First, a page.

Friday, June 11, 2010

A Blueprint for Reinventing Education

I've just written an article, A Blueprint for Reinventing Education. It will appear as a cover story in the August issue of Mensa's national magazine. I thought you might enjoy an advance look: Click HERE.

There's still time for me to change it, so I welcome your comments.


Ben Casnocha said...

Great piece. Two suggestions if there's still time to edit:

1. Emphasize / explore the online ed more. There have been many online ed experiments so far -- have any worked? If so, cite them to back up the point.

2. The "explore careers in elementary school" point I don't agree with. Seems too early and could backfire by encouraging young students to put themselves in career boxes before they know anything about the world. I say there should be career curriculum at the high school level, and it shouldn't be about picking a career as much as learning how to run experiments in the real world to figure out what you are best at.

Marty Nemko said...

Most online ed sucks. I don't want to look at that. That's why I stressed the immersive, interactive.

Exploration beginning in 6th grsde doesn't mean committing anywhere near sixth grade.

I like your idea of doing real-world experiments to try careers out--frankly, though, that's standard: job shadowing, volunteering, etc.

Anonymous said...

Does the ed suck, or is it the students? Yale has their evolutionary biology course online as video. In principle, I should be interested to hear what they're teaching a) there (since it's not where I went) and b) now (since it's been a bit, and I know there are going to be recent studies that address things that were still open questions when I was an undergrad.)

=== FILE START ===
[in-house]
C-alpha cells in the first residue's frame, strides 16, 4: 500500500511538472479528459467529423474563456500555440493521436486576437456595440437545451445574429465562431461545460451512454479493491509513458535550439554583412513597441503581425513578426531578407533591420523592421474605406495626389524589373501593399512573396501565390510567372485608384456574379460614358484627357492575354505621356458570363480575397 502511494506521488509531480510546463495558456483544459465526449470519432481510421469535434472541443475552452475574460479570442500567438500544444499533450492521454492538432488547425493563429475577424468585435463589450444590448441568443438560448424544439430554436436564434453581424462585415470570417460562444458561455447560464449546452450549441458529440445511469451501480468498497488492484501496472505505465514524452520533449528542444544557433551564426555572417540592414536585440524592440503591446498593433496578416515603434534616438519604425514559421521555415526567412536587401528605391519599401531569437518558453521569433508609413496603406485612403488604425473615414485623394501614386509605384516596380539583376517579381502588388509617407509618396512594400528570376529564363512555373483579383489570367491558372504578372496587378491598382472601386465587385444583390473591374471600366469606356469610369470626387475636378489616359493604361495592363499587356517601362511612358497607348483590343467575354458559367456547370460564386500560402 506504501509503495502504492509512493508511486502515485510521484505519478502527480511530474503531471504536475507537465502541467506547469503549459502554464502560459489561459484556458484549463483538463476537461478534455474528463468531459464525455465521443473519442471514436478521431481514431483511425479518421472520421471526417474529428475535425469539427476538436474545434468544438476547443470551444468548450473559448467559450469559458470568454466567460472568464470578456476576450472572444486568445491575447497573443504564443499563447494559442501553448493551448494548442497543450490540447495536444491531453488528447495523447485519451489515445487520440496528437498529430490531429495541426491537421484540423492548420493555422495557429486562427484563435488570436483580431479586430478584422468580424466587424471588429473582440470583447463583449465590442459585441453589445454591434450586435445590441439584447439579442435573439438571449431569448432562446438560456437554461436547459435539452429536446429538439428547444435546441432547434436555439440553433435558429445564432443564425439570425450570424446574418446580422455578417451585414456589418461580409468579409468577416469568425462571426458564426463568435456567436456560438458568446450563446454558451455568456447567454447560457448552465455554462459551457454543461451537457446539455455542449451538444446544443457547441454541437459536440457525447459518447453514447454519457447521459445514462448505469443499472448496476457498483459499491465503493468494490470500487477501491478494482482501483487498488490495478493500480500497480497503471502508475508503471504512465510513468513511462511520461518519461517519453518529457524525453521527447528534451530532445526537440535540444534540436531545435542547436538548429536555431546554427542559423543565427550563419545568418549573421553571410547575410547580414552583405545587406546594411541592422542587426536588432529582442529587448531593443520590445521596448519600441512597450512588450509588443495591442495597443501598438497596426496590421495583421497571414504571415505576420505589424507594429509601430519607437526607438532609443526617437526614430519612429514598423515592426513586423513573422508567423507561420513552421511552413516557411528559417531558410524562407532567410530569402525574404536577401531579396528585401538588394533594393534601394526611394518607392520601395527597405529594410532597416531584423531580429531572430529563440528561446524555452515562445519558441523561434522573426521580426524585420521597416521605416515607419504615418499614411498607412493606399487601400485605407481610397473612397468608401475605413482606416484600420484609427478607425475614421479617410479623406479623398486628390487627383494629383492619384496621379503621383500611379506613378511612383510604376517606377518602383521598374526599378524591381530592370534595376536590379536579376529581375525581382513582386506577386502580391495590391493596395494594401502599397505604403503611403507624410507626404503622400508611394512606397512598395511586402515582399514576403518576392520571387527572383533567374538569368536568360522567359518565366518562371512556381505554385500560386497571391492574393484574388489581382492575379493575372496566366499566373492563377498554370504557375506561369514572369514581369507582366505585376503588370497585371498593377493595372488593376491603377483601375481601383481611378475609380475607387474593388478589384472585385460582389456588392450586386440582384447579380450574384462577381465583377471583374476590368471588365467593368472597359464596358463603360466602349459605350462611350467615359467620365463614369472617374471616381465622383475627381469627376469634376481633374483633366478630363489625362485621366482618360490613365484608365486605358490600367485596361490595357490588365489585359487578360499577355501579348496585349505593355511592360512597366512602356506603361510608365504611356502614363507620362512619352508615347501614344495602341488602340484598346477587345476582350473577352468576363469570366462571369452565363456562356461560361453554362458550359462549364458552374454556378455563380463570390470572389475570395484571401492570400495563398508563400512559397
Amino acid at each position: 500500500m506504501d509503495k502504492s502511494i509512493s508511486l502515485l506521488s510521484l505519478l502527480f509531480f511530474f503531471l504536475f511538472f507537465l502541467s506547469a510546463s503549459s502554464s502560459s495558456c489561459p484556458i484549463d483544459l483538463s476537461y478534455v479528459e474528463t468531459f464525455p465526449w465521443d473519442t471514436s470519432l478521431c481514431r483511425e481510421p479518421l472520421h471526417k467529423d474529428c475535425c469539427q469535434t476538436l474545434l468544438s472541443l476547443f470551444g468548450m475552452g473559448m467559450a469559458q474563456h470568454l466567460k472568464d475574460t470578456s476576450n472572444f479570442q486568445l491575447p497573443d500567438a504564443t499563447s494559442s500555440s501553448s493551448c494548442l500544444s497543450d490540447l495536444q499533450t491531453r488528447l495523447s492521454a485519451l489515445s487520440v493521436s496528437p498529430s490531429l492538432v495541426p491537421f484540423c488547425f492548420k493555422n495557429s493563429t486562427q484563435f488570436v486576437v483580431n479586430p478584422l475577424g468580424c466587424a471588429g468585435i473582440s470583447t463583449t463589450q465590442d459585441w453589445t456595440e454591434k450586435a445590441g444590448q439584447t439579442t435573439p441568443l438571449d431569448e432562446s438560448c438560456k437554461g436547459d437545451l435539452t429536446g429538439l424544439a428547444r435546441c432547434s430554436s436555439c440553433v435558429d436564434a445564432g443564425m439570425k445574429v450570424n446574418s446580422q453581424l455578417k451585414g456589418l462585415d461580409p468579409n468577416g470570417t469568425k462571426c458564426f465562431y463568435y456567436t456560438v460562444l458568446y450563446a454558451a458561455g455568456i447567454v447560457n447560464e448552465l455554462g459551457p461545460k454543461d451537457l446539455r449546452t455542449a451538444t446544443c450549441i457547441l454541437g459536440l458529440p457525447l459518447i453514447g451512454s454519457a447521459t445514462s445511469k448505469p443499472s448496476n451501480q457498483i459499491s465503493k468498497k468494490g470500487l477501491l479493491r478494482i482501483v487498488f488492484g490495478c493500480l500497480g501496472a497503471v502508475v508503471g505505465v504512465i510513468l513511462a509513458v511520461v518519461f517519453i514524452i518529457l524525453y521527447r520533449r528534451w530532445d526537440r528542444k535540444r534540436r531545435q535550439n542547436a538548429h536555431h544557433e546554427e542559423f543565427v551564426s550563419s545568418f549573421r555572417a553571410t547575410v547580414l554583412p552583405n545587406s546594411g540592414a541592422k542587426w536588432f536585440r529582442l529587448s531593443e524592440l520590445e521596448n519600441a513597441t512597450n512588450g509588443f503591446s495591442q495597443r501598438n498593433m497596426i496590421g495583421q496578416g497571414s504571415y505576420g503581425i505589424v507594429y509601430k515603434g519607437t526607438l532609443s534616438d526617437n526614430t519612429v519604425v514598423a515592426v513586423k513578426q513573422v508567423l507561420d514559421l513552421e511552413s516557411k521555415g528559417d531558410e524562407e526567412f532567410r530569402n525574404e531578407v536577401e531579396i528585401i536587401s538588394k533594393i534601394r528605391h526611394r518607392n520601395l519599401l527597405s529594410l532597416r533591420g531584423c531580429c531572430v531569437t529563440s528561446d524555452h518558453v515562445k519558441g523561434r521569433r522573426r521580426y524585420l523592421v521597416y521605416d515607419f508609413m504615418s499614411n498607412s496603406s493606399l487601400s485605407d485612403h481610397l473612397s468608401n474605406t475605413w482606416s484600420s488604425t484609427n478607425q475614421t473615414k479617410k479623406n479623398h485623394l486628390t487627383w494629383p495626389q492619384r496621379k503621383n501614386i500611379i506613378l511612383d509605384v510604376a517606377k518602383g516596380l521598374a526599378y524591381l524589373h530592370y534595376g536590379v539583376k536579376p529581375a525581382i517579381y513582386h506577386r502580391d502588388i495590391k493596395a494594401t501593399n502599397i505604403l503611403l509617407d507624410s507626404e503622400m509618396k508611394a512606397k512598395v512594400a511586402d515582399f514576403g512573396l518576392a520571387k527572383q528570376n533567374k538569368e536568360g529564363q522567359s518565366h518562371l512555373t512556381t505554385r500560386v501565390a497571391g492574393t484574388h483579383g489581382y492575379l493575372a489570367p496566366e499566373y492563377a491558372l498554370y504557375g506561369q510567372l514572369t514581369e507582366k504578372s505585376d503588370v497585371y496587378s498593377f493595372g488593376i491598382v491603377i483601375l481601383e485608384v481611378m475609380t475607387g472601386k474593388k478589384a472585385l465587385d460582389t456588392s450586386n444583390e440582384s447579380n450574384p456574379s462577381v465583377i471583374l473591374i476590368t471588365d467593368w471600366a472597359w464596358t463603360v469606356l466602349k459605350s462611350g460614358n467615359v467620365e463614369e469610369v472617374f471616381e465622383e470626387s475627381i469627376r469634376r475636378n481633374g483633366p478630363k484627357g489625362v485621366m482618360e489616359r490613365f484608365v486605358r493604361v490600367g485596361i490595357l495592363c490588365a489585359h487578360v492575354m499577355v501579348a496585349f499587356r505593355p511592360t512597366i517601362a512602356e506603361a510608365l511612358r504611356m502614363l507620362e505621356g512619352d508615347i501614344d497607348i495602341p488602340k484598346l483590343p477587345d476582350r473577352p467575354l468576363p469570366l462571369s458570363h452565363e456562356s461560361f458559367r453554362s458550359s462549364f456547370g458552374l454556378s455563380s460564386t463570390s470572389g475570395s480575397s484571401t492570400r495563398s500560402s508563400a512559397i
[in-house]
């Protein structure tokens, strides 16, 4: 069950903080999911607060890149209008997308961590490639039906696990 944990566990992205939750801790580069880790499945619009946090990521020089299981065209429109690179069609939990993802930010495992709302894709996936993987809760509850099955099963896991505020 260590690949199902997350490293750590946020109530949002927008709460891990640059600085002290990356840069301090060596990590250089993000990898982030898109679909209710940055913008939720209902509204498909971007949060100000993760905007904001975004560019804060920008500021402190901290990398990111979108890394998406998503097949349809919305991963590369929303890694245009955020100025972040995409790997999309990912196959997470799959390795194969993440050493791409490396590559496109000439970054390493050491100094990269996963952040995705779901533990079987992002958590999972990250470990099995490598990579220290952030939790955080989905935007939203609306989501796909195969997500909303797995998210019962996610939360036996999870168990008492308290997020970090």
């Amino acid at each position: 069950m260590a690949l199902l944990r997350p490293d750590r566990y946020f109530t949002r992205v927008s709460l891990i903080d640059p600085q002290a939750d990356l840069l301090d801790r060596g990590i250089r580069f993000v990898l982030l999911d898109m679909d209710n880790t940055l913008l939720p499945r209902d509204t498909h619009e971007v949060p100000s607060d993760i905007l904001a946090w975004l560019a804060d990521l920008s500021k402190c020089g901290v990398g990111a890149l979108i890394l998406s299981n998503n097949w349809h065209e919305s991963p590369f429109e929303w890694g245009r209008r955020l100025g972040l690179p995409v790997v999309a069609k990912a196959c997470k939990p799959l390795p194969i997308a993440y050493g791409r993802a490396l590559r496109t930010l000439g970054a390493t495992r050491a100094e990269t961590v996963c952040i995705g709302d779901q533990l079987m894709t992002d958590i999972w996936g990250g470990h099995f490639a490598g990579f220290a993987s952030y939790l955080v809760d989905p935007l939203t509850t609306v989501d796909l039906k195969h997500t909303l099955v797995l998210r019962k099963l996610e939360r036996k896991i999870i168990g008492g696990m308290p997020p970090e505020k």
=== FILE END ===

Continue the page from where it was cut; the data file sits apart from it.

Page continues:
I tend to find watching Hulu more compelling, after years of not having a TV at all. I can only hope I get sated.

But for now? I suck.

Is there anyone making an effort, maybe with sharp high school kids, to actually use the MIT curriculum? It's all online now, so if someone had kids who needed to be in school anyhow perhaps they're looking at using some of the first year courses directly plugged into a good AP curriculum, with scheduled times, teachers who know the stuff, etc?

Marty Nemko said...

Courses taught by university professors, ESPECIALLY research universities like MIT and YALE are light-years worse in quality than what I've proposed: a team of the top K-12 teachers paired with an expert on immersive, interactive instruction.

Anonymous said...

What I was wondering was not about having kids watch math 1 lectures by themselves, but doing it in a structured context. I ask not because it would be applicable to your main goal, which is earlier education, but because it might be a way to figure out what qualities make a super-teacher translate into a broadcastable super-teacher and what kinds of support students would need from paraprofessionals in the structure of your piece.

But thinking back on it, the classes I learned most from were either very small and hence much more interactive with the prof or classes where I had a lot of interaction with fellow students. In the big cattle call lectures, the quality of the TAs was all over the map, but that seems in retrospect to matter less than what the students accomplished working together.


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